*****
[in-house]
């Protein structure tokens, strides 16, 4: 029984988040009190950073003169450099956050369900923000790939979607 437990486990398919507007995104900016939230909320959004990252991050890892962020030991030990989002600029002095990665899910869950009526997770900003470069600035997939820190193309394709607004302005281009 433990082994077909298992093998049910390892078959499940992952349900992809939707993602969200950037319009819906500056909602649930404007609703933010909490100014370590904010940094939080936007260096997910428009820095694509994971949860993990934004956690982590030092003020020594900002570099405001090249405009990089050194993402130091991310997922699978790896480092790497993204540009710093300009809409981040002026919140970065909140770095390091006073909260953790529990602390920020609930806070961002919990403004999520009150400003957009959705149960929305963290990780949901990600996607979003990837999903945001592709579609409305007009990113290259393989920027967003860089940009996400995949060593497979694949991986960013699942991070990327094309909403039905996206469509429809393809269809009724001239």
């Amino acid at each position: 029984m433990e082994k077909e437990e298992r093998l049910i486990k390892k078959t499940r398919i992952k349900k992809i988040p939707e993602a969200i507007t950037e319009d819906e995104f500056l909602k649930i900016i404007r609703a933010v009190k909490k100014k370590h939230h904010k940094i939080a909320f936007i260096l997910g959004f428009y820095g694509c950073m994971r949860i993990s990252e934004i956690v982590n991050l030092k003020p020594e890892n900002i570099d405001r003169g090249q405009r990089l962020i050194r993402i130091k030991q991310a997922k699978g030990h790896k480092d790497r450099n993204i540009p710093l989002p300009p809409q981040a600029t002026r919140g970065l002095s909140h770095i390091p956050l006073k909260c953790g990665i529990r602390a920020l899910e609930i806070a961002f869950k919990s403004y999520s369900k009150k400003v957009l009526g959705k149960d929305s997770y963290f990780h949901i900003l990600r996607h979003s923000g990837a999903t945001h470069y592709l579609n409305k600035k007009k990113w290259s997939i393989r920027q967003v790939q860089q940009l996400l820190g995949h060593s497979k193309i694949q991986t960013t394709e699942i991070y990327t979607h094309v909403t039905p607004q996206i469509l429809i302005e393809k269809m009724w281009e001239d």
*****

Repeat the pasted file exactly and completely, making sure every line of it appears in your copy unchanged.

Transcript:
[in-house]
């Protein structure tokens, strides 16, 4: 029984988040009190950073003169450099956050369900923000790939979607 437990486990398919507007995104900016939230909320959004990252991050890892962020030991030990989002600029002095990665899910869950009526997770900003470069600035997939820190193309394709607004302005281009 433990082994077909298992093998049910390892078959499940992952349900992809939707993602969200950037319009819906500056909602649930404007609703933010909490100014370590904010940094939080936007260096997910428009820095694509994971949860993990934004956690982590030092003020020594900002570099405001090249405009990089050194993402130091991310997922699978790896480092790497993204540009710093300009809409981040002026919140970065909140770095390091006073909260953790529990602390920020609930806070961002919990403004999520009150400003957009959705149960929305963290990780949901990600996607979003990837999903945001592709579609409305007009990113290259393989920027967003860089940009996400995949060593497979694949991986960013699942991070990327094309909403039905996206469509429809393809269809009724001239």
């Amino acid at each position: 029984m433990e082994k077909e437990e298992r093998l049910i486990k390892k078959t499940r398919i992952k349900k992809i988040p939707e993602a969200i507007t950037e319009d819906e995104f500056l909602k649930i900016i404007r609703a933010v009190k909490k100014k370590h939230h904010k940094i939080a909320f936007i260096l997910g959004f428009y820095g694509c950073m994971r949860i993990s990252e934004i956690v982590n991050l030092k003020p020594e890892n900002i570099d405001r003169g090249q405009r990089l962020i050194r993402i130091k030991q991310a997922k699978g030990h790896k480092d790497r450099n993204i540009p710093l989002p300009p809409q981040a600029t002026r919140g970065l002095s909140h770095i390091p956050l006073k909260c953790g990665i529990r602390a920020l899910e609930i806070a961002f869950k919990s403004y999520s369900k009150k400003v957009l009526g959705k149960d929305s997770y963290f990780h949901i900003l990600r996607h979003s923000g990837a999903t945001h470069y592709l579609n409305k600035k007009k990113w290259s997939i393989r920027q967003v790939q860089q940009l996400l820190g995949h060593s497979k193309i694949q991986t960013t394709e699942i991070y990327t979607h094309v909403t039905p607004q996206i469509l429809i302005e393809k269809m009724w281009e001239d």